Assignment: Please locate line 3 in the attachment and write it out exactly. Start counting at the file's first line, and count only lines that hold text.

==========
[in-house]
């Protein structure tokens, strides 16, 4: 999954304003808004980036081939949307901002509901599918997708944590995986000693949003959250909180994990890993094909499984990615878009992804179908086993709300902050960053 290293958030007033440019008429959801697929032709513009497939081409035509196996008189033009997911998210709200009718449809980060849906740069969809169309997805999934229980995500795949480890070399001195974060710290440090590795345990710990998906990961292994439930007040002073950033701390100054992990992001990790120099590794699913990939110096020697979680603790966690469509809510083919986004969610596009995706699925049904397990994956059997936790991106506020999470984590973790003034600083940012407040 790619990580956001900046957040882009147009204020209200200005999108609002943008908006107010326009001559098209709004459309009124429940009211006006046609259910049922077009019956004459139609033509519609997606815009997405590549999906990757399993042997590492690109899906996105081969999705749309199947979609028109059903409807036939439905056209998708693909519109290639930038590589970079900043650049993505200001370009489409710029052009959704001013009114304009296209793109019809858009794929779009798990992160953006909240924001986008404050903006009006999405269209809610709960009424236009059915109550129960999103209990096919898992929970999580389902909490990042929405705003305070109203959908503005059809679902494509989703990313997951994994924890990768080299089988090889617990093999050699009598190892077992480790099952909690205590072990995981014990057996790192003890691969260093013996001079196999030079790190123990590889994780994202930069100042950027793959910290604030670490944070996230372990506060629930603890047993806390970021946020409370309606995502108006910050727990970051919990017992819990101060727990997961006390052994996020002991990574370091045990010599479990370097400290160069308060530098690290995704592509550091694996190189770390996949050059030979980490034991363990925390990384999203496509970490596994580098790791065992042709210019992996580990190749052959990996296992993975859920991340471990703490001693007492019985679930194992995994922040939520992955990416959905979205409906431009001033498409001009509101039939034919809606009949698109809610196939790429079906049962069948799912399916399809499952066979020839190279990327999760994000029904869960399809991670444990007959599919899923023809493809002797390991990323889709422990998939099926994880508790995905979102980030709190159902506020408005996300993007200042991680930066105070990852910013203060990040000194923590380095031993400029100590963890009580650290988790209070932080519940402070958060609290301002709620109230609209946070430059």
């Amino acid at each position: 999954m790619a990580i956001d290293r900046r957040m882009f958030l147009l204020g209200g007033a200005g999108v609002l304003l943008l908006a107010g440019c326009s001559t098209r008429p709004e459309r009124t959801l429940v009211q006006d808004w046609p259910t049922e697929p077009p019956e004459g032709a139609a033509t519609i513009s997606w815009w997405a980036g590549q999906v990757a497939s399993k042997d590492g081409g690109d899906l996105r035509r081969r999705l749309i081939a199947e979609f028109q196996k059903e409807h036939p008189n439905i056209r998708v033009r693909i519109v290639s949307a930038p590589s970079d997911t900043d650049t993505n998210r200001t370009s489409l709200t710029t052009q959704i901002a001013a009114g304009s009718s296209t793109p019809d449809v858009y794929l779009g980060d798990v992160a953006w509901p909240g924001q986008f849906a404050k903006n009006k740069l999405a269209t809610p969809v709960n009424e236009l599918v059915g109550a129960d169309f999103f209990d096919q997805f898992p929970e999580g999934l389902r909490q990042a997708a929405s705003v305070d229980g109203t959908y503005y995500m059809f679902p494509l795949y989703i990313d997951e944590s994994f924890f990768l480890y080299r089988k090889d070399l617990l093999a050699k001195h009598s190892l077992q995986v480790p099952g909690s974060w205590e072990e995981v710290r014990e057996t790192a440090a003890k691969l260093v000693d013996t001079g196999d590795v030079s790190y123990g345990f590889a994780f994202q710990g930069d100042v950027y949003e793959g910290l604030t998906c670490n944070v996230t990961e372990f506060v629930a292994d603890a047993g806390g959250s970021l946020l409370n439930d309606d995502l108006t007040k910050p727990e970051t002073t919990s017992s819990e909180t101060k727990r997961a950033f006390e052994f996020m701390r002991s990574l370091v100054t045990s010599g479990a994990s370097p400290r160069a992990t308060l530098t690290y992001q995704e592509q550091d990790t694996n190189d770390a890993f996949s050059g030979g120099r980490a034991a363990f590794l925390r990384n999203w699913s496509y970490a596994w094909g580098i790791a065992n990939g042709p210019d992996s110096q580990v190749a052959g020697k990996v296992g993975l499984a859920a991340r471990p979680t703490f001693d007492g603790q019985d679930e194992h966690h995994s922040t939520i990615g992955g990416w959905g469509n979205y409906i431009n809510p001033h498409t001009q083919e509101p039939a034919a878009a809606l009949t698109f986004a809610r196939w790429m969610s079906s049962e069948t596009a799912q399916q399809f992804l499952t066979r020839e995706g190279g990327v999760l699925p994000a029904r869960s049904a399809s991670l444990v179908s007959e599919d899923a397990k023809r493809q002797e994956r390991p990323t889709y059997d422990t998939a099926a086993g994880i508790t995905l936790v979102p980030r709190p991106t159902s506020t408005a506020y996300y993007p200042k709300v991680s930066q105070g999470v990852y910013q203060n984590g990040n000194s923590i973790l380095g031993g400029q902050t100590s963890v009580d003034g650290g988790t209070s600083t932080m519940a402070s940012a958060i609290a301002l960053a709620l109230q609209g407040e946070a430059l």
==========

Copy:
């Amino acid at each position: 999954m790619a990580i956001d290293r900046r957040m882009f958030l147009l204020g209200g007033a200005g999108v609002l304003l943008l908006a107010g440019c326009s001559t098209r008429p709004e459309r009124t959801l429940v009211q006006d808004w046609p259910t049922e697929p077009p019956e004459g032709a139609a033509t519609i513009s997606w815009w997405a980036g590549q999906v990757a497939s399993k042997d590492g081409g690109d899906l996105r035509r081969r999705l749309i081939a199947e979609f028109q196996k059903e409807h036939p008189n439905i056209r998708v033009r693909i519109v290639s949307a930038p590589s970079d997911t900043d650049t993505n998210r200001t370009s489409l709200t710029t052009q959704i901002a001013a009114g304009s009718s296209t793109p019809d449809v858009y794929l779009g980060d798990v992160a953006w509901p909240g924001q986008f849906a404050k903006n009006k740069l999405a269209t809610p969809v709960n009424e236009l599918v059915g109550a129960d169309f999103f209990d096919q997805f898992p929970e999580g999934l389902r909490q990042a997708a929405s705003v305070d229980g109203t959908y503005y995500m059809f679902p494509l795949y989703i990313d997951e944590s994994f924890f990768l480890y080299r089988k090889d070399l617990l093999a050699k001195h009598s190892l077992q995986v480790p099952g909690s974060w205590e072990e995981v710290r014990e057996t790192a440090a003890k691969l260093v000693d013996t001079g196999d590795v030079s790190y123990g345990f590889a994780f994202q710990g930069d100042v950027y949003e793959g910290l604030t998906c670490n944070v996230t990961e372990f506060v629930a292994d603890a047993g806390g959250s970021l946020l409370n439930d309606d995502l108006t007040k910050p727990e970051t002073t919990s017992s819990e909180t101060k727990r997961a950033f006390e052994f996020m701390r002991s990574l370091v100054t045990s010599g479990a994990s370097p400290r160069a992990t308060l530098t690290y992001q995704e592509q550091d990790t694996n190189d770390a890993f996949s050059g030979g120099r980490a034991a363990f590794l925390r990384n999203w699913s496509y970490a596994w094909g580098i790791a065992n990939g042709p210019d992996s110096q580990v190749a052959g020697k990996v296992g993975l499984a859920a991340r471990p979680t703490f001693d007492g603790q019985d679930e194992h966690h995994s922040t939520i990615g992955g990416w959905g469509n979205y409906i431009n809510p001033h498409t001009q083919e509101p039939a034919a878009a809606l009949t698109f986004a809610r196939w790429m969610s079906s049962e069948t596009a799912q399916q399809f992804l499952t066979r020839e995706g190279g990327v999760l699925p994000a029904r869960s049904a399809s991670l444990v179908s007959e599919d899923a397990k023809r493809q002797e994956r390991p990323t889709y059997d422990t998939a099926a086993g994880i508790t995905l936790v979102p980030r709190p991106t159902s506020t408005a506020y996300y993007p200042k709300v991680s930066q105070g999470v990852y910013q203060n984590g990040n000194s923590i973790l380095g031993g400029q902050t100590s963890v009580d003034g650290g988790t209070s600083t932080m519940a402070s940012a958060i609290a301002l960053a709620l109230q609209g407040e946070a430059l």